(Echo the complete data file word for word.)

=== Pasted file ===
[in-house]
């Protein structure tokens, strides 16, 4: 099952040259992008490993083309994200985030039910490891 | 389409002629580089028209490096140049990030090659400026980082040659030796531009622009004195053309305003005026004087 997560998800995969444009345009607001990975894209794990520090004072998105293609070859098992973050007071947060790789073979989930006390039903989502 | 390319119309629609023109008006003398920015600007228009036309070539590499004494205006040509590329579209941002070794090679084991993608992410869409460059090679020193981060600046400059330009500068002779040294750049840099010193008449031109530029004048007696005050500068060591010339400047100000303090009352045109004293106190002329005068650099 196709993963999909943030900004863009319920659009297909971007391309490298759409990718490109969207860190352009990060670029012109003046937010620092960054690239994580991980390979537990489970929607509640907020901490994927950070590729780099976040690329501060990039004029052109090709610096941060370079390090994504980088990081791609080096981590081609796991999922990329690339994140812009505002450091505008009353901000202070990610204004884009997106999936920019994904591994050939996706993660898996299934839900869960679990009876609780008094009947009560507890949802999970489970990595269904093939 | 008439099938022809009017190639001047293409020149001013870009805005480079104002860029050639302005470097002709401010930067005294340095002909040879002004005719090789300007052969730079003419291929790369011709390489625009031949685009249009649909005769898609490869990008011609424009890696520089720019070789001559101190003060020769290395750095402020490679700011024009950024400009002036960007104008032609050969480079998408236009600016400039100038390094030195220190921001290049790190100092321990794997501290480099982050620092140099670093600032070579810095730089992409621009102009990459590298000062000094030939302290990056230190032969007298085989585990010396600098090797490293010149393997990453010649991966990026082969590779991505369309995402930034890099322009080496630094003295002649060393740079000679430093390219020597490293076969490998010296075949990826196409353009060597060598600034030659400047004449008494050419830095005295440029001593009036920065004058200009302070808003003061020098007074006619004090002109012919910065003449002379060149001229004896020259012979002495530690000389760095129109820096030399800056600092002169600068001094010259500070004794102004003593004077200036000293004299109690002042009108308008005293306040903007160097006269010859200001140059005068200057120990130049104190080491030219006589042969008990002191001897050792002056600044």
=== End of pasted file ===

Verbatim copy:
[in-house]
């Protein structure tokens, strides 16, 4: 099952040259992008490993083309994200985030039910490891 | 389409002629580089028209490096140049990030090659400026980082040659030796531009622009004195053309305003005026004087 997560998800995969444009345009607001990975894209794990520090004072998105293609070859098992973050007071947060790789073979989930006390039903989502 | 390319119309629609023109008006003398920015600007228009036309070539590499004494205006040509590329579209941002070794090679084991993608992410869409460059090679020193981060600046400059330009500068002779040294750049840099010193008449031109530029004048007696005050500068060591010339400047100000303090009352045109004293106190002329005068650099 196709993963999909943030900004863009319920659009297909971007391309490298759409990718490109969207860190352009990060670029012109003046937010620092960054690239994580991980390979537990489970929607509640907020901490994927950070590729780099976040690329501060990039004029052109090709610096941060370079390090994504980088990081791609080096981590081609796991999922990329690339994140812009505002450091505008009353901000202070990610204004884009997106999936920019994904591994050939996706993660898996299934839900869960679990009876609780008094009947009560507890949802999970489970990595269904093939 | 008439099938022809009017190639001047293409020149001013870009805005480079104002860029050639302005470097002709401010930067005294340095002909040879002004005719090789300007052969730079003419291929790369011709390489625009031949685009249009649909005769898609490869990008011609424009890696520089720019070789001559101190003060020769290395750095402020490679700011024009950024400009002036960007104008032609050969480079998408236009600016400039100038390094030195220190921001290049790190100092321990794997501290480099982050620092140099670093600032070579810095730089992409621009102009990459590298000062000094030939302290990056230190032969007298085989585990010396600098090797490293010149393997990453010649991966990026082969590779991505369309995402930034890099322009080496630094003295002649060393740079000679430093390219020597490293076969490998010296075949990826196409353009060597060598600034030659400047004449008494050419830095005295440029001593009036920065004058200009302070808003003061020098007074006619004090002109012919910065003449002379060149001229004896020259012979002495530690000389760095129109820096030399800056600092002169600068001094010259500070004794102004003593004077200036000293004299109690002042009108308008005293306040903007160097006269010859200001140059005068200057120990130049104190080491030219006589042969008990002191001897050792002056600044």